In Kelowna, I gassed up and made a quick stop at Walmart. I had been looking for Canadian flag stickers since I arrived, but had no luck finding any. I thought for sure Walmart would have them, as they always seem to have a small souvenir section. Apparently the Kelowna Walmart was different. They didn’t have a souvenir section, and they didn’t even have Maple Leaf Flag stickers in the customization section of the automotive department. Perhaps they’d be easier to find near the border where all the tourists go.

From Kelowna, I turned onto BC Highway 33, which wound through the West Kettle River Valley. The rain picked up again through the valley, but it still wasn’t so bad that I had to stop. The scenery, once I entered the valley was amazing – green trees, reddish brown grasses, gray clouds. I stopped several times to take pictures. Highway 33 seemed to be the road less traveled, as I didn’t see as much traffic as I had on Highway 97.

It was beginning to get close to the time where I would have to think about finding a place to stop for the night. I knew there was a provincial park in Osoyoos, but when I had checked the previous day, it was almost full. Also, I didn’t want to sleep on the ground again after spending the last week in a tent. I decided to give the Couchsurfing app a try.

Couchsurfing is a website and app where hosts offer up space for people to spend the night, be it simply a couch, a spare bedroom, or a mother-in-law unit. The stays are free, as opposed to other sharing sites like AirBNB. Though staying with a stranger is not something I would typically do, I thought I’d give it a try. I made a couple requests for places in Osoyoos and would check back for my results as I got closer. I was hopeful someone would be amenable to my last-minute request.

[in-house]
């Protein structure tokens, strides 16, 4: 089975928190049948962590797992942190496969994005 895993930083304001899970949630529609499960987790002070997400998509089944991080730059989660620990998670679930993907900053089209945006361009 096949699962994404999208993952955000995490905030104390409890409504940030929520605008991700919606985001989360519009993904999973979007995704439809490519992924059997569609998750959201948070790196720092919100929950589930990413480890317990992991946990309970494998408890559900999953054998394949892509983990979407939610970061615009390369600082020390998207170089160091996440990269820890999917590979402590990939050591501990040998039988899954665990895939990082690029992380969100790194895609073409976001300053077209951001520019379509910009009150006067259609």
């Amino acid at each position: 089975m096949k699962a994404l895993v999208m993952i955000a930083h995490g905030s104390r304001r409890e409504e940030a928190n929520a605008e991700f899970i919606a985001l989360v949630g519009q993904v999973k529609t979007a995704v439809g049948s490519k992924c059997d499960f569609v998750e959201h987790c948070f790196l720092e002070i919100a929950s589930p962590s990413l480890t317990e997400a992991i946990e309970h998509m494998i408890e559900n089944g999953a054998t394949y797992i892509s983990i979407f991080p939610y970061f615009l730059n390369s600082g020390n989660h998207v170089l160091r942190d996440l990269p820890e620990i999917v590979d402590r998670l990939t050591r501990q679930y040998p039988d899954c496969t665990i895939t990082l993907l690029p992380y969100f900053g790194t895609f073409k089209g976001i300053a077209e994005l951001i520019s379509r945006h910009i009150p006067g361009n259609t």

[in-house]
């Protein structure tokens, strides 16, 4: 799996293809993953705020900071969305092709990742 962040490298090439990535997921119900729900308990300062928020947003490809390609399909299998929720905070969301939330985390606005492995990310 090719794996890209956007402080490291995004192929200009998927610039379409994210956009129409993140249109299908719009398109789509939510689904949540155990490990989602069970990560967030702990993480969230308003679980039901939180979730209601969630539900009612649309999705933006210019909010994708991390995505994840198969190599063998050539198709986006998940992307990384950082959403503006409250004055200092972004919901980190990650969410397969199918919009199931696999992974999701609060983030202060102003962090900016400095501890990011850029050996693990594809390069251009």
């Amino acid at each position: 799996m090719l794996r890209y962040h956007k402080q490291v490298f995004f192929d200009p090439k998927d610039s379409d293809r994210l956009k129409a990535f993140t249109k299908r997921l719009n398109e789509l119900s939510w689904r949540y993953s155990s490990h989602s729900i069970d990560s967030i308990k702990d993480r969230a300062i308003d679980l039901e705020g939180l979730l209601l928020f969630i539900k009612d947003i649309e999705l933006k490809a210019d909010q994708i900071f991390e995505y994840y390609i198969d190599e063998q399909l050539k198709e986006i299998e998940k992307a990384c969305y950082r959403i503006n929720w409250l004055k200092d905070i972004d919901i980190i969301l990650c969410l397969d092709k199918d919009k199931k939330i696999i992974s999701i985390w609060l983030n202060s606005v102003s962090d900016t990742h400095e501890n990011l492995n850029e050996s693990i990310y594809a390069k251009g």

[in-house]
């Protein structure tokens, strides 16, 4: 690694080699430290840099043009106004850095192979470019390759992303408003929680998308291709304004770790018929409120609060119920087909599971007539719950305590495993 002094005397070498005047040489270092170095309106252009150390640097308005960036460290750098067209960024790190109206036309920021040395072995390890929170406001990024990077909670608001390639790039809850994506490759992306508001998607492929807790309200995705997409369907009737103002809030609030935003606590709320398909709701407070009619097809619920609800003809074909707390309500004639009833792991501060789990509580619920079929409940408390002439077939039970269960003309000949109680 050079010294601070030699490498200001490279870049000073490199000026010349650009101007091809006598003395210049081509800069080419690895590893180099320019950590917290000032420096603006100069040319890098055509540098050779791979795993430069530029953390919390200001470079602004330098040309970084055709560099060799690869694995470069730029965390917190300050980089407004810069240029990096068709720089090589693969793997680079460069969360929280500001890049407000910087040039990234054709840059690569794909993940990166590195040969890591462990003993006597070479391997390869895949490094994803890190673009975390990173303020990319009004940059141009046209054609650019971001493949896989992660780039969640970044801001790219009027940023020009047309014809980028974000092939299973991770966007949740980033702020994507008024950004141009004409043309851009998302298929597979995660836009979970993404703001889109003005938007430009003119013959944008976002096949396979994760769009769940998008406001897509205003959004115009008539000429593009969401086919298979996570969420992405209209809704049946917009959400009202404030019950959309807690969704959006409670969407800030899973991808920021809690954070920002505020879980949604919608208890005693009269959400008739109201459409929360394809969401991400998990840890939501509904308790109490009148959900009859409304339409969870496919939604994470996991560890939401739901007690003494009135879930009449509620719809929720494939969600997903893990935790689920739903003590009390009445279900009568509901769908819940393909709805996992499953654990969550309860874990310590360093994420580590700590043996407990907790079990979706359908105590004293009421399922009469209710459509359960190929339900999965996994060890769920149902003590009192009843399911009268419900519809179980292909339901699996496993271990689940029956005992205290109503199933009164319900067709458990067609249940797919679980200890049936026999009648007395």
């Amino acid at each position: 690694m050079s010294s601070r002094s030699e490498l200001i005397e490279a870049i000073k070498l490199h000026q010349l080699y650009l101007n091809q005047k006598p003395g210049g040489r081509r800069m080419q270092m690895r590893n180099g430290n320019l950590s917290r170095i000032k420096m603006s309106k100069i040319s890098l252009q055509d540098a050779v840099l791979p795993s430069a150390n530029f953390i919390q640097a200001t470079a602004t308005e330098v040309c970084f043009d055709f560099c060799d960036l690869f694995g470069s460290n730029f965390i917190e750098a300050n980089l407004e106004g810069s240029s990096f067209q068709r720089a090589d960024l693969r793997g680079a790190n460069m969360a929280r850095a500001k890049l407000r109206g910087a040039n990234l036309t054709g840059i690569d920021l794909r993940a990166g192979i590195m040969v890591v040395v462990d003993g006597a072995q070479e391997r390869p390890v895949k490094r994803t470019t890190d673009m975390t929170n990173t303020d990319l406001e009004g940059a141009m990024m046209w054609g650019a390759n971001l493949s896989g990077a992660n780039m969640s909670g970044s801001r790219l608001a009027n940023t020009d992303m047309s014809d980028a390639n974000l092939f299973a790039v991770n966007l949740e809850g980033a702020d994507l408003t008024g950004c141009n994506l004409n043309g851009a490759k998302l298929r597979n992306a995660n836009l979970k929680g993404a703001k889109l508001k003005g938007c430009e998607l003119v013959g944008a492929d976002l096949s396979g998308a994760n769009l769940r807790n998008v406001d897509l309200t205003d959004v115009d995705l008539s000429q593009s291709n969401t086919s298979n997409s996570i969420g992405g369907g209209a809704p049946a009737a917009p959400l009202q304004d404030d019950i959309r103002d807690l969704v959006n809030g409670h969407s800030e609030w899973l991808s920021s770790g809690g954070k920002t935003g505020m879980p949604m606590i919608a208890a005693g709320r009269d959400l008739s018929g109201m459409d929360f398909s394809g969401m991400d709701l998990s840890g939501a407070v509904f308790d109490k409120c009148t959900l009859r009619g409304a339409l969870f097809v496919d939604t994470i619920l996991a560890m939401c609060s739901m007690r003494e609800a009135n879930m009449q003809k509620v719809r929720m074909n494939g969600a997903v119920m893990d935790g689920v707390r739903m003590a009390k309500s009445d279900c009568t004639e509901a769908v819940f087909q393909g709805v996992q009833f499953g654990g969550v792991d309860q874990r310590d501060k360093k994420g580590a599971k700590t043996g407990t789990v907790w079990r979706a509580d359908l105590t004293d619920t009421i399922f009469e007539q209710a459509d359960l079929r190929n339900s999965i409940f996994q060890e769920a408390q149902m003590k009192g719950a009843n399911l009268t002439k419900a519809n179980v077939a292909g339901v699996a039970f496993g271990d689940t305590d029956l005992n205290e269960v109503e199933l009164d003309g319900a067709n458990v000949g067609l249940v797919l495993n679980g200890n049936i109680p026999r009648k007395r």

At the town of Rock Creek, I turned onto BC Highway 3, the Crowsnest Highway, to make my final approach toward Osoyoos. Highway 3 crosses Anarchist Pass and skirts within a quarter mile of the Canada-US border in some places. Heading west toward the descending sun, I saw amazing displays of light rays piercing the clouds. Descending into Osoyoos, I navigated the tight switchbacks of the highway, unfortunately being stuck behind a slow-moving RV at the front of a long line of cars. I enjoyed the view of Osoyoos Lake on the descent.

When I arrived in Osoyoos, I checked Couchsurfing to see if I had any responses. I got one from a user named Janet. Janet had a private room with a cot available for the night. A warm, dry room and not sleeping on the ground sounded great. I confirmed my stay and told Janet I would be arriving shortly.

I made a stop at a local store, and finally found myself some Canada stickers. Border towns to the rescue!

The room was not a stay at the Ritz, just a bedroom with a camping cot, but I didn’t care. I’d be off the ground and warm for the night. Janet and her boyfriend Colin, a retired-RCMP officer, were nice people. Janet was quick to offer up a hot cup of tea, and made dinner. I chatted with them about my time on the road, and the differences in police work in Canada and the United States. After dinner, they took me to the local ice rink, where their friend Paulo works. Unfortunately, the rink didn’t have any skates available in my size, so I didn’t get to hit the ice. Instead, I got to help Paulo with some of the end-of-day ice maintenance. I didn’t get to drive the Zamboni, but I got to help Paulo measure the thickness of the ice.

I slept well on the cot, and even managed to hold onto my kidneys! Tomorrow I would say goodbye to Canada and re-enter the United States. Thanks for your hospitality, Canada. Your people and land have been beautiful.

Distance: 264.5 miles, 1402 total.